Some students may feel helpless knowing that this terrible virus is out there and they can’t do anything to help.
We read Helping Out is Cool by Ellen Feinman Moss. We discussed ways we could help out in the community.
I loved the ideas that came out of the discussion and the helping that had already occurred.
One of my students told the class how she asked for cat food for her birthday and donated it to the local shelter – what a sweetheart!
The craftivity gave my students the opportunity to plan out an action to help the community. They were proud of their ideas and many vowed to put them in place.
Learning about people in our community
My students had a wonderful time reciting Jobs in the Dell. There was great excitement in choosing hats and chanting along.
I chose to allocate a community helper to each student and they brainstormed the given community helpers’ roles in groups. It was great to hear their ideas and everyone had something to share.
Mapping our community
This unit also includes a section on mapping. It is interactive and my students had a lot of fun. “I loved making the city on the map,” replied one of the boys after being asked for feedback on the Community Helpers Unit.
The best final project
The final project was a class effort. Students worked together to create their own classroom community. They enjoyed gathering plastic bottles, boxes and recyclable items to create their community buildings. This brought their attention to reusing materials – we were able to discuss how this benefits our community as well.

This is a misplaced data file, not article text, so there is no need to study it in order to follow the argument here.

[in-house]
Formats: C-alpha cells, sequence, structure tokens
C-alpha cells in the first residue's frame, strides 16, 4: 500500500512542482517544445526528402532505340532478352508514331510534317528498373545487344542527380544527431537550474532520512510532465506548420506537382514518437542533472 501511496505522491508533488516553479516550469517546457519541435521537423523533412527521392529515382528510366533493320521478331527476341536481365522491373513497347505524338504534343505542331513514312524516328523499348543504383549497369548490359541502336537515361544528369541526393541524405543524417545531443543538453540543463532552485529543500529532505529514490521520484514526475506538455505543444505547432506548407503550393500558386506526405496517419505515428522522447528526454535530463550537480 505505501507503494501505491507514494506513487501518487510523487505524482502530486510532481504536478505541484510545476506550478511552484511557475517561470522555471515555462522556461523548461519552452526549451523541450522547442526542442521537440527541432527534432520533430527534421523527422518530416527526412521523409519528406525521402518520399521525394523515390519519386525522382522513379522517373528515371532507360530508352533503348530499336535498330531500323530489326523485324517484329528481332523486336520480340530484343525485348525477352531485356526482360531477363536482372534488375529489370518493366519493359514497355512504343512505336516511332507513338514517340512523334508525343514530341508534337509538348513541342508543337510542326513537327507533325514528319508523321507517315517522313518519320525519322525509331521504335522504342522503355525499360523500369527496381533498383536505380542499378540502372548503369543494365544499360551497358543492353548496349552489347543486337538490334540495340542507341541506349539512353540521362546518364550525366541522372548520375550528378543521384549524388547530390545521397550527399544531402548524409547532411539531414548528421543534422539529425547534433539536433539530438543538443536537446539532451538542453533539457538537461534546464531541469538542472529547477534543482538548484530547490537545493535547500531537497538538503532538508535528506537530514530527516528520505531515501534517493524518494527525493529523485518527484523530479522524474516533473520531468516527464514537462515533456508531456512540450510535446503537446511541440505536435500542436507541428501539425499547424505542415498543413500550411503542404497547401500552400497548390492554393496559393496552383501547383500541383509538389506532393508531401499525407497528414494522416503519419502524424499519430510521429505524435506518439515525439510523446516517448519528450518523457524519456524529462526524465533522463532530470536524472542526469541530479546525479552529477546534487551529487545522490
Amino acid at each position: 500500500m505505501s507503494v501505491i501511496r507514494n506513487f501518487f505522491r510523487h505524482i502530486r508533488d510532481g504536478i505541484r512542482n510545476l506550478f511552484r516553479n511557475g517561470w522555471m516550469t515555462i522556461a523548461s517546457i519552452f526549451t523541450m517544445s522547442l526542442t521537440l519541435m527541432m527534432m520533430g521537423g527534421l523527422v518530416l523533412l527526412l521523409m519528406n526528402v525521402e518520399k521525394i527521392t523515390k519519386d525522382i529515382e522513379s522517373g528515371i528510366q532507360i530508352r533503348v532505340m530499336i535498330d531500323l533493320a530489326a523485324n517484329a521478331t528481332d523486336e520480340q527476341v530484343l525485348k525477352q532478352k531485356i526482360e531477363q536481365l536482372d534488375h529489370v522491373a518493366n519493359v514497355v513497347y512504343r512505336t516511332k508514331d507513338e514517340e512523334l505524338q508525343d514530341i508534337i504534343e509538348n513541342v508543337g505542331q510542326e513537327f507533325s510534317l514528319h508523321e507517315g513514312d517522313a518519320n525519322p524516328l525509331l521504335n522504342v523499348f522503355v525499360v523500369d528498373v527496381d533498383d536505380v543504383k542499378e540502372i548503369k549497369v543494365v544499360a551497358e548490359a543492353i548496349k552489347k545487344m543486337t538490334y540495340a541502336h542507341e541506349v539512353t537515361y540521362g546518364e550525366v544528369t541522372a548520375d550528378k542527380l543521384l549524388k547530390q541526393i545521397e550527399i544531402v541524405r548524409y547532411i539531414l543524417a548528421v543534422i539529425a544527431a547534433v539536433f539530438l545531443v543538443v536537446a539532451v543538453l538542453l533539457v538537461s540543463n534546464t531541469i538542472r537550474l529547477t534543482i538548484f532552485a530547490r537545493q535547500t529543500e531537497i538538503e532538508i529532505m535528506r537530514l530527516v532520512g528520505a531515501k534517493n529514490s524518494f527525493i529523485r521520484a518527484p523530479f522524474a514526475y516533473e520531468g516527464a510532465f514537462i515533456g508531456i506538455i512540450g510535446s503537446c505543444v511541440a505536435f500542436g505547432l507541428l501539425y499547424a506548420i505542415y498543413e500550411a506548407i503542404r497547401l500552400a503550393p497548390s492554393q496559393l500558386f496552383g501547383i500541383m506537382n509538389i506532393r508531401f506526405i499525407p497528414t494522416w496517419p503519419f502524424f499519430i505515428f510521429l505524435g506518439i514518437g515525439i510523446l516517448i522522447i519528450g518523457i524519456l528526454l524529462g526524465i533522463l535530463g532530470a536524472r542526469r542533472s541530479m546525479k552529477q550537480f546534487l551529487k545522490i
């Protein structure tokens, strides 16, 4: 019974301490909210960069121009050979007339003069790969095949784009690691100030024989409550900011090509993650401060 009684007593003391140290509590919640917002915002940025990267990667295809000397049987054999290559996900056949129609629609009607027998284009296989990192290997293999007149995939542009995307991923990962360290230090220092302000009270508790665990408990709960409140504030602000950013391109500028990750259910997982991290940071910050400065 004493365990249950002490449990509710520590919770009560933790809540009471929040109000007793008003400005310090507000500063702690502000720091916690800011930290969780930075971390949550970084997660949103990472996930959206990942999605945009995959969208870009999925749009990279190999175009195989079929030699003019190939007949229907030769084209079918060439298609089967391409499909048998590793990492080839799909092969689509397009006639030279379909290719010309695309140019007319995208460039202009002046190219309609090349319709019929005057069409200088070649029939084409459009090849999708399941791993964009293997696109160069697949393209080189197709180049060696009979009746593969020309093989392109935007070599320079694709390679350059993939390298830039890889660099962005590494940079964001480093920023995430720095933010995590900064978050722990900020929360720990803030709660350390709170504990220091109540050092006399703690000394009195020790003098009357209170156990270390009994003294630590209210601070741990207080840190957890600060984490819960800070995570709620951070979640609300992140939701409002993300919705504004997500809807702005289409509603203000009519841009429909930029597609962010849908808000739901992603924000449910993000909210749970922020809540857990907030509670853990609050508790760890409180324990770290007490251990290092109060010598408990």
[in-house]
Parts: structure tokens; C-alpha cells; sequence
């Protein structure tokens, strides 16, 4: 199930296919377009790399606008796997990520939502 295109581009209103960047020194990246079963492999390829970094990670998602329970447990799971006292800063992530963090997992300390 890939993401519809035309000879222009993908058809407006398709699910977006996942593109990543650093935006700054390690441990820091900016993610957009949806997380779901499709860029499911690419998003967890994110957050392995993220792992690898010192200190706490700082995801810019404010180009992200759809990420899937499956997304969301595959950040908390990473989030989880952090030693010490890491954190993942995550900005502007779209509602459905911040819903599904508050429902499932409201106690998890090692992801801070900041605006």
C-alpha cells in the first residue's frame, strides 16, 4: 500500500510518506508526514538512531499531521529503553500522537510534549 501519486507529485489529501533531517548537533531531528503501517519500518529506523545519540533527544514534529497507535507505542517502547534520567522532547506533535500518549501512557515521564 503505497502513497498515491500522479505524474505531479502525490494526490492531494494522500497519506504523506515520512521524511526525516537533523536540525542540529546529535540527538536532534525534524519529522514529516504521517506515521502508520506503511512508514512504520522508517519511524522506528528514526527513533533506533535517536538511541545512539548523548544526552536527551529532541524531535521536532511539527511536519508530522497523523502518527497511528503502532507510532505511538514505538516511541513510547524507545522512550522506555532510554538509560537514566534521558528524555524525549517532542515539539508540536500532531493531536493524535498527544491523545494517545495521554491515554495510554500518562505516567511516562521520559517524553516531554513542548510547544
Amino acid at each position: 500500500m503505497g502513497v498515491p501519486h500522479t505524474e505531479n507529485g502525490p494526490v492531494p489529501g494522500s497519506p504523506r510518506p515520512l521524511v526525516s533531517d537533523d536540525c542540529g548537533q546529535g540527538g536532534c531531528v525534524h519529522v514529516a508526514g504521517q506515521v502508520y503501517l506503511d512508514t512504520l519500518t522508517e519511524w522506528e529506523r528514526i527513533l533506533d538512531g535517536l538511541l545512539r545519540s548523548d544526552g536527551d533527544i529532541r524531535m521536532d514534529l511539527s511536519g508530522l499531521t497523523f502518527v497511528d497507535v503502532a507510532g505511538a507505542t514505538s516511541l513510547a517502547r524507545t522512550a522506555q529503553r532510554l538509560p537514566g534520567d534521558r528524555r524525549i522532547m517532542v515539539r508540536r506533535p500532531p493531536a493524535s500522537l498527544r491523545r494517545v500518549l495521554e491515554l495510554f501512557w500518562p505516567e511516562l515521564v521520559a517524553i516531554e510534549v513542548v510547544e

The project turned out great. Students had a visual that they were proud of and were able to tell their parents about. In a normal year, we would invite parents in to see the community after school, I look forward to doing this in future years! We also love inviting the SK’s in to have a sneak peek of what they can look forward to when they are big grade ones. Again, this year we could not, but I shared photos through our Google Classroom community and parents were able to see our hard work!
A bonus, it’s offered digitally too!
Whether you are doing remote learning, full time back at school, hybrid, or something else- this unit will benefit your students. While I taught it primarily in class, I used some of the digital materials during the school closure period and it was very easy to switch back and forth between the two. I was also able to send some of the poems home with students who were home for a variety of reasons and wanted something to keep up with.
If you would like to include this unit in your planning and teaching, you can find it here.
If you used it, I would love to hear what your student’s favourite activity in this unit was. So, please leave a comment below!
Note from Tina: A big thanks to the lovely grade 1 teacher who shared her in class experience with me for this post .
If you have used a unit of mine and loved it, feel free to reach out and share your experience- I love to feature different grades and experiences! (TinasTeachingTreasures@gmail.com) .